(3) Accelerate your receivables
There are several steps businesses can take to speed up the rate at which money comes into the business to give their cash flow position a boost. That includes:
- Ask customers for a partial-payment upfront – Rather than waiting until you have supplied a product or service before asking for payment, you can boost your cashflow by asking for a proportion of the invoice to be paid upfront.
- Send out invoices more quickly – Some businesses leave invoicing until a certain day of the week or month, which leads to unnecessary delays in payment being received. Instead, adjust your processes so that you send invoices out as soon as a product or service has been delivered. After all, the sooner you invoice, the more quickly you’ll get paid.
- Improve your collections process – Implement a new collections process to ensure you start chasing debtors for payments as soon as they become late. This can start with payment reminders even before the payment is due. Phone calls, late payment interest charges and the assistance of debt collectors, if necessary, can all help to reduce the rate of late and non-payments.
- Offer early payment discounts – Offering discounts of 2-3 percent of the invoice value if payments are made on receipt of the invoice or within 7 days can be an effective way to improve your cash flow. However, it will come at the cost of your profit margins. That may make it a strategy you only choose to employ when cash flow is tight.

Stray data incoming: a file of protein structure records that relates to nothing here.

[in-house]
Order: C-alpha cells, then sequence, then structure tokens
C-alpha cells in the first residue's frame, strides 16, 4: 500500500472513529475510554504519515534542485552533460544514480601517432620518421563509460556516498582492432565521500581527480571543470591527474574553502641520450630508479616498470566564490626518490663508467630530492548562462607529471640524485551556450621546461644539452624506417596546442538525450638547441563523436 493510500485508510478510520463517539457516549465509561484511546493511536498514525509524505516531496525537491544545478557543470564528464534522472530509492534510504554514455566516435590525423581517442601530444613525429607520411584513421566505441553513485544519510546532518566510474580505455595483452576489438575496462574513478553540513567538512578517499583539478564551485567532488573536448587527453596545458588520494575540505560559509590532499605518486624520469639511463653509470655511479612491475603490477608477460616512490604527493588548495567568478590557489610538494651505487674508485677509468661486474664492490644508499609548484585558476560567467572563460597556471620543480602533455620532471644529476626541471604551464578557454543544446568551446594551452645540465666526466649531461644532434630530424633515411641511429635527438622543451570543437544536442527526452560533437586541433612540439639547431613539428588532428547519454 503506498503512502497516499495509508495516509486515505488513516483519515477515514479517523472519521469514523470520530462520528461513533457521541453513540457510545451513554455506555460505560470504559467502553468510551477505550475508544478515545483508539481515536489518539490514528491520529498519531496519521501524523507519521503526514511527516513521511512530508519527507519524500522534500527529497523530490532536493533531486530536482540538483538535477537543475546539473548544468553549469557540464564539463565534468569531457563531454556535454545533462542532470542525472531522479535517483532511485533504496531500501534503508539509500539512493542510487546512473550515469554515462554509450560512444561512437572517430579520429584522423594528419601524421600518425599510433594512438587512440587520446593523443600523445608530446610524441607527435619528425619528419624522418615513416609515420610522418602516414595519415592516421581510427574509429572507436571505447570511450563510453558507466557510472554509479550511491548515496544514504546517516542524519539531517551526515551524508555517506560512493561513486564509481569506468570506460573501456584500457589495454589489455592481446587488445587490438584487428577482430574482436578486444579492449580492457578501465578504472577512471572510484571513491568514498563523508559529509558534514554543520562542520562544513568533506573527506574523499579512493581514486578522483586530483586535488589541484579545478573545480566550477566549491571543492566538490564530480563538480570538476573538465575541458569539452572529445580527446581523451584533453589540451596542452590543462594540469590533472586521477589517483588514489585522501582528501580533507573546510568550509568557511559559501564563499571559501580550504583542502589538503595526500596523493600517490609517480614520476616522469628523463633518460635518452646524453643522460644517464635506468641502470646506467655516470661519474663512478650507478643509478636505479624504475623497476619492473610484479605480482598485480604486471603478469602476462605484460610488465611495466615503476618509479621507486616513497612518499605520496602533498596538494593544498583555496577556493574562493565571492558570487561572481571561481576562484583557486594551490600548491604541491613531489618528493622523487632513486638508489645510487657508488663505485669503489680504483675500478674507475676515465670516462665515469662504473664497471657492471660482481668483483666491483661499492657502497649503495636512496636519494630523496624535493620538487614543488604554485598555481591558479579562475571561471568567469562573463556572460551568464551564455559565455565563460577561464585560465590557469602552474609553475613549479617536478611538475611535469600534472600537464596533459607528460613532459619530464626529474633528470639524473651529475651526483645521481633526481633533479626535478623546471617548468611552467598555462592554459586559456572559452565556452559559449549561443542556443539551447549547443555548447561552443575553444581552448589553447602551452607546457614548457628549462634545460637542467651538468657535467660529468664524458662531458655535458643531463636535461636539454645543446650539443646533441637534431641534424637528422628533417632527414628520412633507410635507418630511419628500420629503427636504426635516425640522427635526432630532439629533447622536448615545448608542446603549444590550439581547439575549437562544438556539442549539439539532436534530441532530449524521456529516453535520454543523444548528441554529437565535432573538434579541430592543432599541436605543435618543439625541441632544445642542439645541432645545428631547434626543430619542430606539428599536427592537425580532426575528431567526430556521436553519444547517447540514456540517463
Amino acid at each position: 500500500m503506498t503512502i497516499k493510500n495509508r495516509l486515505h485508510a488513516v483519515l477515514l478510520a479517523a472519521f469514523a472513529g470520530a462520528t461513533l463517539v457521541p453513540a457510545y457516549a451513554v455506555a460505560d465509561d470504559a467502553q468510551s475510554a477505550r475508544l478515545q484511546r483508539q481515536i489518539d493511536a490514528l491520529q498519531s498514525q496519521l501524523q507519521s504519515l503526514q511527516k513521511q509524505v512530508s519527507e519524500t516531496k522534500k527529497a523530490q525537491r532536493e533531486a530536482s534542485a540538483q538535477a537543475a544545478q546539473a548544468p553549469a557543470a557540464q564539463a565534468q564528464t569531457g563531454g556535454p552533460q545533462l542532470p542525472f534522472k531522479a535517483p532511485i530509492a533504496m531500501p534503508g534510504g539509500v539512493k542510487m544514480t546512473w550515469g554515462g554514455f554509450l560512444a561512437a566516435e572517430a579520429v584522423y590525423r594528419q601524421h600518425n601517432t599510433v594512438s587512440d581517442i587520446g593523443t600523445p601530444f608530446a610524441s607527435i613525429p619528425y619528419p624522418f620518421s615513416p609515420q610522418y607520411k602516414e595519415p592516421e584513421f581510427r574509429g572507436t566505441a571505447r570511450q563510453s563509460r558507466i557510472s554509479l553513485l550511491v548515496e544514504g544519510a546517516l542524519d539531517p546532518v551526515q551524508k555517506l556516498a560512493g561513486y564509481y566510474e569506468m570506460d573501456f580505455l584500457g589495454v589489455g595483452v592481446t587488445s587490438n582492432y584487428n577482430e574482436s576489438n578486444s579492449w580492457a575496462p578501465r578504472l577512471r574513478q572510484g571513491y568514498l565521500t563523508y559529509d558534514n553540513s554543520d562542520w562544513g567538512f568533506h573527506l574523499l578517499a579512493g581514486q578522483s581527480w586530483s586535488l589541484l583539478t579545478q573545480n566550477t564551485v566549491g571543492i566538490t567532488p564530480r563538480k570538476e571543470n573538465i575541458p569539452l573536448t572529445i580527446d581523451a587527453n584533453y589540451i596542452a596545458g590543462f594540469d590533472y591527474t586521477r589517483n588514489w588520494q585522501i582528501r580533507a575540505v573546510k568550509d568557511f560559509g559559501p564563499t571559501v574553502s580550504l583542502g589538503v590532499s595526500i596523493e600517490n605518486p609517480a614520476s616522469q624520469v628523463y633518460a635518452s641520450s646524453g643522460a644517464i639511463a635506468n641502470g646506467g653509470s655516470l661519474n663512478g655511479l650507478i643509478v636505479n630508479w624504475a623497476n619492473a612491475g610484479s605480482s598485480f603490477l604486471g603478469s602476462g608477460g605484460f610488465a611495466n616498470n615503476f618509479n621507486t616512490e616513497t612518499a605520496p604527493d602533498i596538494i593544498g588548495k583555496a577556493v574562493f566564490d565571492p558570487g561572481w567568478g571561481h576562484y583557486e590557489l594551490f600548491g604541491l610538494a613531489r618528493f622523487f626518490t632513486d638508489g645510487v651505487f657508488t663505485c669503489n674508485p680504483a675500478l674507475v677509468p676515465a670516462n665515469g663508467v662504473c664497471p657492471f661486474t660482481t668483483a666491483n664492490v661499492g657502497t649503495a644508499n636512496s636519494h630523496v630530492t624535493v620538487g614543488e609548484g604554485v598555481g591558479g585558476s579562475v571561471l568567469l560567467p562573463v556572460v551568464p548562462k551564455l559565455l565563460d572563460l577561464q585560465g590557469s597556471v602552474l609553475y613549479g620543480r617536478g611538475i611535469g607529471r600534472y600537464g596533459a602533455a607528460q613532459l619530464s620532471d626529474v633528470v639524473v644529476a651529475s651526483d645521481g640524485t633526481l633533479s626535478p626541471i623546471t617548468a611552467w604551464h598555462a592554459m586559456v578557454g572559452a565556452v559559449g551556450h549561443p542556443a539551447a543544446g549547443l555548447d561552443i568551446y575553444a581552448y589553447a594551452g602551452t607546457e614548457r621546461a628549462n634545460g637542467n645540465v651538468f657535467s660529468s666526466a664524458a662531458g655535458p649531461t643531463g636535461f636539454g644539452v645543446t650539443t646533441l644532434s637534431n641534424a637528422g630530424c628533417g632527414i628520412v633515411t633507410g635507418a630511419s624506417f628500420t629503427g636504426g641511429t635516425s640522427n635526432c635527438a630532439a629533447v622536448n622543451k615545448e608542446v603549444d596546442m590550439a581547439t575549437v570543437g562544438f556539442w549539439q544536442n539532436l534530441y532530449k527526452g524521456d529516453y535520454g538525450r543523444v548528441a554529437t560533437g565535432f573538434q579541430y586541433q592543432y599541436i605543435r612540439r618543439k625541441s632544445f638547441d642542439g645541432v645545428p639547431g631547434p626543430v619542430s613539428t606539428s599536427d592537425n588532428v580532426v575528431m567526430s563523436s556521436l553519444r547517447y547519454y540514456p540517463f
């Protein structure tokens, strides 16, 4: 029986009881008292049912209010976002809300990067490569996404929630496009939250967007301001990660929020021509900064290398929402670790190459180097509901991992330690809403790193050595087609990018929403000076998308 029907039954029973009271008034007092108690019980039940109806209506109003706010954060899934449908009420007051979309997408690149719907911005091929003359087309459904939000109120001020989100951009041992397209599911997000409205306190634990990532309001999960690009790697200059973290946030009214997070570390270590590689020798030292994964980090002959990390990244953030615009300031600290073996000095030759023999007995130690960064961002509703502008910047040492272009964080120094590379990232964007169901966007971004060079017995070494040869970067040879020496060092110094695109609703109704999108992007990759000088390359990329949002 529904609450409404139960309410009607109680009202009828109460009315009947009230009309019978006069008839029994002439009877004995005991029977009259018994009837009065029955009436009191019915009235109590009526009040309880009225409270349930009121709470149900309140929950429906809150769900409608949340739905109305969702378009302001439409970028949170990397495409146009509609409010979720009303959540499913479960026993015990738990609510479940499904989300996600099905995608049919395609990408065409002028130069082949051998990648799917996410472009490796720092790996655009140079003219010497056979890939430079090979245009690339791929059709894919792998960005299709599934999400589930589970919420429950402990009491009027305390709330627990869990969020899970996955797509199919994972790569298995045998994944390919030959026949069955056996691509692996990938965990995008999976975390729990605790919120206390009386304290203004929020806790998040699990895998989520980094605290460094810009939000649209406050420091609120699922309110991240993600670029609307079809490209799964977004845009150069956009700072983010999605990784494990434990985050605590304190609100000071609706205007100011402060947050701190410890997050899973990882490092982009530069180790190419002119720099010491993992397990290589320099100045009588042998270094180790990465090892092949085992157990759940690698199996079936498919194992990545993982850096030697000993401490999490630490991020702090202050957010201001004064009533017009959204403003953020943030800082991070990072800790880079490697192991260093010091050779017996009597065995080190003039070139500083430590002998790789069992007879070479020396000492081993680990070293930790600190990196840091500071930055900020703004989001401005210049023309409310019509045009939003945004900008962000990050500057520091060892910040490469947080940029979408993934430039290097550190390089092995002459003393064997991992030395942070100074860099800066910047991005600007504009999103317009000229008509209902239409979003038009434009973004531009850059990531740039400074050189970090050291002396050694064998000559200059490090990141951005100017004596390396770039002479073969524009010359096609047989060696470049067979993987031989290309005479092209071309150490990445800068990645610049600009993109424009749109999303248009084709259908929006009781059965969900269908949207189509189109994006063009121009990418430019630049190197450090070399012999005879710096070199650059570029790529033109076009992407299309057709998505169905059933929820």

(4) Sell non-essential assets
This is a strategy that you’ll only be able to use once or twice, so it’s not something you should rely on in the event of a cash flow problem. However, if you are in a cash flow crisis and you can’t see any other way out, offloading non-essential business assets, such as vehicles or stock, could be a quick and effective way to raise the cash you need. Before you make any decisions, you must ensure that the sale of the asset will not impact your core operations.
(5) Reduce your expenses
Dramatic cost-cutting measures could potentially do more harm than good by damaging employee morale and alarming your customers, but you may still be able to reduce your costs with a few minor tweaks. For example, you could reduce the amount of company travel over the short-term by opting for remote meetings using video conferencing technology. Putting a freeze on overtime, cancelling non-essential software subscriptions and eliminating discretionary spending are a few other steps you could take.
If you have a serious and prolonged cashflow crisis, then inevitably, you will have to look at payroll. This is the biggest expense for most businesses, so you may have to lose personnel who are not key members of the team or critical to the delivery of your products and services. If you want to avoid making redundancies, temporarily shortening the working week, turning full-timers into part-timers and cutting employee perks or benefits could be an alternative route to take.
(6) Increase your revenue